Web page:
Expert film discussion from completely unqualified people


March 1, 2016

Costner and Keanu are back in Part II!

Point Break
Directed by Kathryn Bigelow

One of Kathryn Bieglow's most inspired decisions (in a long list of inspired decisions) may have been to shoot Point Break like a romance. It is a romance, after all: It's romantic about surfing, about friendship, about the search for the ultimate rush. Its two leads, Johnny Utah (Keanu Reeves) and Bodhi (Patrick Swayze), seemingly opposing forces, are so in love it would make John Woo blush. That love is crucial. They have to take each other seriously. It has to be serious if it's going to work; it's a tale of bank-robbing surfers, after all. And while Point Break absolutely approaches the ridiculous, it never winks at itself. It never takes the easy, ironically detached way out. That's what makes it great. 

Much has already been written about Point Break's approach to masculinity, but it's worth noting that Johnny Utah lacks the moral authority usually afforded to action heroes. Bodhi's lifestyle makes him feel free and alive in the way that police work never will (Gary Busey and John C. McGinley's aggressive hypercops contrast perfectly with Swayze's laid-back school of Zen). It's easy to see Utah as a useless and reactive character (he really is a bad cop), but rather than punishing him, the film turns that failure into an interesting examination of what going "undercover" actually means. He's a bad cop because he isn't really a cop at all, at least not in his heart. He's stuck in a box following orders when he'd rather be skydiving with Bodhi and making time on the beach with Taylor (Lori Petty). 

Let's talk about Petty for a second. If this were a story about the True and Ultimate Supercop Johnny Utah, Petty's mousy androgyny would be the wrong approach to a love interest. She's got a tough, grating voice and a quick trigger finger. But Utah's journey is all about seeing the forest for the trees and he needs a real and tangible gun moll if he's going to come clean and be honest with himself about his true identity. Sure, she's eventually reduced to damsel in distress, but rescuing her gives Utah a threshold to cross and forces him to sacrifice his integrity as a cop to come back from it. But in the end, he can't bring himself to live in that box again. He instead tosses his badge and takes up Bodhi's quest for the next Ultimate Rush. 

Robin Hood: Prince of Thieves
Directed by Kevin Reynolds

Was Kevin Costner such a big deal in 1991 that he didn't even have to bother with the accent? It seems like a silly thing to obsess over when you consider the sheer tonnage of blech that Robin Hood: Prince of Thieves dumps on us, but did we all just agree not to say anything? Also: Did a 90s audience, naive and untested, consider this a Dark and Gritty adaptation of the classic folk tale? Was Alan Rickman able to properly digest all the arch and ugly scenery after chewing it to goddamn bits? Is there a cut of the film in which his character makes sense? Is he the hero in it? Please tell me he is, because there's nothing else to like in this stilted and awkward mess of a picture.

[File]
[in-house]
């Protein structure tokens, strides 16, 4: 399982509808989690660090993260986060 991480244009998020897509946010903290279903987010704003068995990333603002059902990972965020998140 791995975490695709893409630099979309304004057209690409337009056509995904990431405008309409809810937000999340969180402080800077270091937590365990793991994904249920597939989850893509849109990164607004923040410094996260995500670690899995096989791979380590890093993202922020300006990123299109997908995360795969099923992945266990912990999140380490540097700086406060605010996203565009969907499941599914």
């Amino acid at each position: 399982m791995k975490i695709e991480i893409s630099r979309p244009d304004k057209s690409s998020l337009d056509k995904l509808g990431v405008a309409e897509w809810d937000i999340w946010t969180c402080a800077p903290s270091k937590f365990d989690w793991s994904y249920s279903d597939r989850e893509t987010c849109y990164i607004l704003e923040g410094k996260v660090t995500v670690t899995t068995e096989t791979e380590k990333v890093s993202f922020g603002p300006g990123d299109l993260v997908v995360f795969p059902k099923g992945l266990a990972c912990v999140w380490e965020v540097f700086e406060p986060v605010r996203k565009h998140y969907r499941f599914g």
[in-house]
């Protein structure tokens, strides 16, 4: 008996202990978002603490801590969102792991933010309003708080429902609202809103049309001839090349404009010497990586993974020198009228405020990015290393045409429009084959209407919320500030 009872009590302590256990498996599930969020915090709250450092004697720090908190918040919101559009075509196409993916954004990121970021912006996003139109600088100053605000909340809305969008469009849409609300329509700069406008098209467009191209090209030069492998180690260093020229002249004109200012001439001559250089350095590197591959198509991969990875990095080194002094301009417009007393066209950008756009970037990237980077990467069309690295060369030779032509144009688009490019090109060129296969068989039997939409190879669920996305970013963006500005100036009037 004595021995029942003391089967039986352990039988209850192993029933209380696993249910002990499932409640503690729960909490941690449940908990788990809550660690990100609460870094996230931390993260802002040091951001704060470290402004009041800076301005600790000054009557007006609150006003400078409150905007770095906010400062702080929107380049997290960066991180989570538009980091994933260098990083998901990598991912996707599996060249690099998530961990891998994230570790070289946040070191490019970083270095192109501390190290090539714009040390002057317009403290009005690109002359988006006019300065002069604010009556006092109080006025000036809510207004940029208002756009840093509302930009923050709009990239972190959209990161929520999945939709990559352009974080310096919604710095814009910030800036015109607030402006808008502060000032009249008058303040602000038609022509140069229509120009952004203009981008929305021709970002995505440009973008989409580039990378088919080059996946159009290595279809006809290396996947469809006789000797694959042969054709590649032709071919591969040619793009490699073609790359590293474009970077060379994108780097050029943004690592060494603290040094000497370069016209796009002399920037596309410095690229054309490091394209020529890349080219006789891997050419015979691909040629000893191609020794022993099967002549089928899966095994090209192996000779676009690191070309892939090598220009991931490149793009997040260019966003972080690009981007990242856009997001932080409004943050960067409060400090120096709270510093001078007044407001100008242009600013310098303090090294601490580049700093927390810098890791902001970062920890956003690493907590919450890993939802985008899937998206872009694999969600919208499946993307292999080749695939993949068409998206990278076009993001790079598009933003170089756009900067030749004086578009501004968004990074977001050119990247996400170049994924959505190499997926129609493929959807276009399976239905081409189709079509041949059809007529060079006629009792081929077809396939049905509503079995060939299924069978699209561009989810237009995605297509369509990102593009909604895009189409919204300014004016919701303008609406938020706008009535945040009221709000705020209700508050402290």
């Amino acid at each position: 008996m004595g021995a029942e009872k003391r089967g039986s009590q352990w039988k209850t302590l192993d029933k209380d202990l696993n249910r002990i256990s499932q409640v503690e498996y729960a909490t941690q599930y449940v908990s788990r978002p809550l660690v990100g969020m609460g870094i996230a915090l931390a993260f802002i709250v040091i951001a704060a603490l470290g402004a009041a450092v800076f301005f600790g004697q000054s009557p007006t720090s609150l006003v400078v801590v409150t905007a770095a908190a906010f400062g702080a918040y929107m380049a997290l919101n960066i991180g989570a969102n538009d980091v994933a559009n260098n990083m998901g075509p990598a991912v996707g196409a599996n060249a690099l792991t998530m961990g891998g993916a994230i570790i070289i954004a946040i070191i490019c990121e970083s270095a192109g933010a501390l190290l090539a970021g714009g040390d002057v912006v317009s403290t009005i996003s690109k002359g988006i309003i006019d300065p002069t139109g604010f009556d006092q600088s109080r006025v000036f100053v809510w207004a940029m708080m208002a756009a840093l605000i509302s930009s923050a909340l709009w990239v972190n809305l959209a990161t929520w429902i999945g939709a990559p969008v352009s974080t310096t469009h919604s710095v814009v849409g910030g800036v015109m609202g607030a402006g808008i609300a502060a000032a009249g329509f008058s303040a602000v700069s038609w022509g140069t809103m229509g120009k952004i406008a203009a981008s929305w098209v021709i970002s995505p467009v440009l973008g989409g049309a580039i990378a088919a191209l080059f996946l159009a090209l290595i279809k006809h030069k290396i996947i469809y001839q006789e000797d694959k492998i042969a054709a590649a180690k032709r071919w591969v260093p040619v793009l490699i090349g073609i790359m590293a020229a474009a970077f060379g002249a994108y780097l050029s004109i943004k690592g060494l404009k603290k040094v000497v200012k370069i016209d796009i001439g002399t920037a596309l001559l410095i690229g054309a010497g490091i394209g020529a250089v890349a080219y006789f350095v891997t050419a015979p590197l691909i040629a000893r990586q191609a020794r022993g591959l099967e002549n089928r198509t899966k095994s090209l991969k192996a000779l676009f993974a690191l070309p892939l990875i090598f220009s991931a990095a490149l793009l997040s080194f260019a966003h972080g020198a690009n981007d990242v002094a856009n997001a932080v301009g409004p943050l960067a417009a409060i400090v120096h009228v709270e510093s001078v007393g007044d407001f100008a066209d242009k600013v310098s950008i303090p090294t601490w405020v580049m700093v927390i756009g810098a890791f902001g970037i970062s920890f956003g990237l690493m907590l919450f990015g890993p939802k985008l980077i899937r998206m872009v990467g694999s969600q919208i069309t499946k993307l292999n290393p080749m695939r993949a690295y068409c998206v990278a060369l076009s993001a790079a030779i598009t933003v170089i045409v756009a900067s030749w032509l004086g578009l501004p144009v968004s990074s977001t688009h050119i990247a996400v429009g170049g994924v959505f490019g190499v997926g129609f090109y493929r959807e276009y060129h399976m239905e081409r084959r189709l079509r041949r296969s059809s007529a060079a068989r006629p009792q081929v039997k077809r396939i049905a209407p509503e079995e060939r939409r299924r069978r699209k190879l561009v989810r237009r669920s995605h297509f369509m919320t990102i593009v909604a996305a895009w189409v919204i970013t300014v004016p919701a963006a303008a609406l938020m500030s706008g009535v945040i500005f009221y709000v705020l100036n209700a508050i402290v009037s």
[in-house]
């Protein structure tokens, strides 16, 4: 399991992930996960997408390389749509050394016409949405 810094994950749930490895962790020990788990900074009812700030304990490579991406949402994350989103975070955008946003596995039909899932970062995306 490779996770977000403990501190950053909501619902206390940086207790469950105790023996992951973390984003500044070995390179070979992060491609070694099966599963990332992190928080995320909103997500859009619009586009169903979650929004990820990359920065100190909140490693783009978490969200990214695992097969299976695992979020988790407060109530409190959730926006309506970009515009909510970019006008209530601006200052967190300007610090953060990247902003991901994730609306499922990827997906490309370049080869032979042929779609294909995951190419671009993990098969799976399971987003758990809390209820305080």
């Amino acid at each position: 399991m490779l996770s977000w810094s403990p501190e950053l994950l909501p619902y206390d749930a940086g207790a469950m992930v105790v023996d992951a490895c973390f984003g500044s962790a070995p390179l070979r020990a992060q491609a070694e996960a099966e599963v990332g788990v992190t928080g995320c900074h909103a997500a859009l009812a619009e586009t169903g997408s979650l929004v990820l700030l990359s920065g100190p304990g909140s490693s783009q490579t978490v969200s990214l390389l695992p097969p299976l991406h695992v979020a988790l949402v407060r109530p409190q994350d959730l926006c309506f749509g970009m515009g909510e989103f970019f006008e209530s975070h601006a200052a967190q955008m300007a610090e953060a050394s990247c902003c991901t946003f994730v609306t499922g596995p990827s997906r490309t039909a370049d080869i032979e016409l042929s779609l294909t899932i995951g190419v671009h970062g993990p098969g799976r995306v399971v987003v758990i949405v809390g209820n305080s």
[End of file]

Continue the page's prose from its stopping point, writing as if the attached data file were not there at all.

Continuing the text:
I'm wrong. There's one other thing to like: Kevin Reynolds' direction. He shoots the hell out of this thing, zooming in and out with wide-angle fishbowl lenses. It's medieval legend by way of Sam Raimi. In fact, Raimi would love the bizarre and inappropriate violence that Prince of Thieves revels in. There's amputation, forced eye removal...Hell, Morgan Freeman whips an Ali Baba sword at a devil-worshipping crone in this movie. If there's one thing that makes up for Kevin "Vanilla Fantasy" Costner, it's Morgan Freeman whipping a goddamn Ali Baba sword at a devil-worshipping crone. 

Anyway, back to Rickman. Rumor has it that he only agreed to be in the film if he could play it however he wanted, and he somehow found a way to make Hans Gruber hilarious. His comic timing is immaculate here. He's a gourmet ham sandwich and I still have absolutely no idea what his plan is. What did he think would happen when Richard the Lionheart came back from the war? Whatever. It doesn't matter. The filmmakers must have known he'd be the film's sole source of humor because aside from Mike McShane's few bits as Friar Tuck, Robin Hood's merry band mostly consists of dipshits and assholes. 

There are no meaningful character arcs at play in Prince of Thieves. Maid Marion (Mary Elizabeth Mastrantonio) finds Robin charming and all, but is this condescending, morally superior jag really a leader of men? Why does anyone follow him? Making Robin a tortured survivor of the Crusades is a nice touch for realism, but they forgot that there's supposed to be a basic lightness and, well, merriment to Robin Hood that draws those around him to his cause. Worse yet, there are no consistent narrative stakes. The drama peaks and valleys in the most superficial way possible; tensions flare up for a quick second and are then extinguished without much continuity. This is supposed to be an epic tale of man-damning and rabble-rousing, but all they manage are a few interesting POV arrow shots and Sean Connery in chainmail. Oh well. We'll always have Rickman. 

Rob DiCristino writes and podcasts for The Ugly Club (@UglyClubPodcast). Follow him on Twitter @RobDiCristino. He mostly tweets about Ben Affleck.


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